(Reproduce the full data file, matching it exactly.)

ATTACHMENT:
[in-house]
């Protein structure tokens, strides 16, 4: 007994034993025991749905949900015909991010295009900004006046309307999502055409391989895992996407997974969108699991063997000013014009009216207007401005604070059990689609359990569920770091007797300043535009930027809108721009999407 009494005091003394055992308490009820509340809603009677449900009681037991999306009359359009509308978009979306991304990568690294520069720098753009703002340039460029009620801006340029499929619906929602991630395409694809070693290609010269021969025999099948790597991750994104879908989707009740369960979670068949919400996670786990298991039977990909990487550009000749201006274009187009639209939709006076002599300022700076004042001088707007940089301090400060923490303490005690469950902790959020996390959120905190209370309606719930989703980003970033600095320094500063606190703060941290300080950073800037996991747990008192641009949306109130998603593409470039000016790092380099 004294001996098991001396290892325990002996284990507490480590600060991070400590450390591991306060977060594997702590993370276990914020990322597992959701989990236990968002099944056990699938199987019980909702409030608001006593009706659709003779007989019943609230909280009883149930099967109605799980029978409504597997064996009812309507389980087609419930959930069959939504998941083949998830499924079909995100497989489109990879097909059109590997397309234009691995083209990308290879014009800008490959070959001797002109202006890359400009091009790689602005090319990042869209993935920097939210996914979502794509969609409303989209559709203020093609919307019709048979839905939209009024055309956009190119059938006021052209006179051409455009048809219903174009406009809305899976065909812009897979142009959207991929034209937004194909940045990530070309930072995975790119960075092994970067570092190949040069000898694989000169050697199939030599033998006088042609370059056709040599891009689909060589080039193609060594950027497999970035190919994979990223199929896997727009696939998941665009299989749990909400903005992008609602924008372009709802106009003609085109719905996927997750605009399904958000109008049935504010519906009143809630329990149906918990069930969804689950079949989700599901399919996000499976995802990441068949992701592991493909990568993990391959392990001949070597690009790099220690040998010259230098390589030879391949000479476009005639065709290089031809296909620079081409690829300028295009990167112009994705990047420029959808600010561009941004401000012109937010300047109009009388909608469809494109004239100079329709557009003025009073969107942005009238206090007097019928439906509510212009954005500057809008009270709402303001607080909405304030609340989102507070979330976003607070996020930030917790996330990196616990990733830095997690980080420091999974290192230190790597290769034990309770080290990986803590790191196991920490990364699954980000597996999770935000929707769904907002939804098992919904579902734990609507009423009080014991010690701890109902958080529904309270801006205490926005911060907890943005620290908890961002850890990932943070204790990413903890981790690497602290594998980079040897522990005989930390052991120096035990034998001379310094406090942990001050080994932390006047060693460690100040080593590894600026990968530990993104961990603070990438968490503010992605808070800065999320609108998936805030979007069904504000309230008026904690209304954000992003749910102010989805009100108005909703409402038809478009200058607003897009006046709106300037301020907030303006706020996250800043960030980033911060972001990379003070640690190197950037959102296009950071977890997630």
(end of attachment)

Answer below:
[in-house]
């Protein structure tokens, strides 16, 4: 007994034993025991749905949900015909991010295009900004006046309307999502055409391989895992996407997974969108699991063997000013014009009216207007401005604070059990689609359990569920770091007797300043535009930027809108721009999407 009494005091003394055992308490009820509340809603009677449900009681037991999306009359359009509308978009979306991304990568690294520069720098753009703002340039460029009620801006340029499929619906929602991630395409694809070693290609010269021969025999099948790597991750994104879908989707009740369960979670068949919400996670786990298991039977990909990487550009000749201006274009187009639209939709006076002599300022700076004042001088707007940089301090400060923490303490005690469950902790959020996390959120905190209370309606719930989703980003970033600095320094500063606190703060941290300080950073800037996991747990008192641009949306109130998603593409470039000016790092380099 004294001996098991001396290892325990002996284990507490480590600060991070400590450390591991306060977060594997702590993370276990914020990322597992959701989990236990968002099944056990699938199987019980909702409030608001006593009706659709003779007989019943609230909280009883149930099967109605799980029978409504597997064996009812309507389980087609419930959930069959939504998941083949998830499924079909995100497989489109990879097909059109590997397309234009691995083209990308290879014009800008490959070959001797002109202006890359400009091009790689602005090319990042869209993935920097939210996914979502794509969609409303989209559709203020093609919307019709048979839905939209009024055309956009190119059938006021052209006179051409455009048809219903174009406009809305899976065909812009897979142009959207991929034209937004194909940045990530070309930072995975790119960075092994970067570092190949040069000898694989000169050697199939030599033998006088042609370059056709040599891009689909060589080039193609060594950027497999970035190919994979990223199929896997727009696939998941665009299989749990909400903005992008609602924008372009709802106009003609085109719905996927997750605009399904958000109008049935504010519906009143809630329990149906918990069930969804689950079949989700599901399919996000499976995802990441068949992701592991493909990568993990391959392990001949070597690009790099220690040998010259230098390589030879391949000479476009005639065709290089031809296909620079081409690829300028295009990167112009994705990047420029959808600010561009941004401000012109937010300047109009009388909608469809494109004239100079329709557009003025009073969107942005009238206090007097019928439906509510212009954005500057809008009270709402303001607080909405304030609340989102507070979330976003607070996020930030917790996330990196616990990733830095997690980080420091999974290192230190790597290769034990309770080290990986803590790191196991920490990364699954980000597996999770935000929707769904907002939804098992919904579902734990609507009423009080014991010690701890109902958080529904309270801006205490926005911060907890943005620290908890961002850890990932943070204790990413903890981790690497602290594998980079040897522990005989930390052991120096035990034998001379310094406090942990001050080994932390006047060693460690100040080593590894600026990968530990993104961990603070990438968490503010992605808070800065999320609108998936805030979007069904504000309230008026904690209304954000992003749910102010989805009100108005909703409402038809478009200058607003897009006046709106300037301020907030303006706020996250800043960030980033911060972001990379003070640690190197950037959102296009950071977890997630």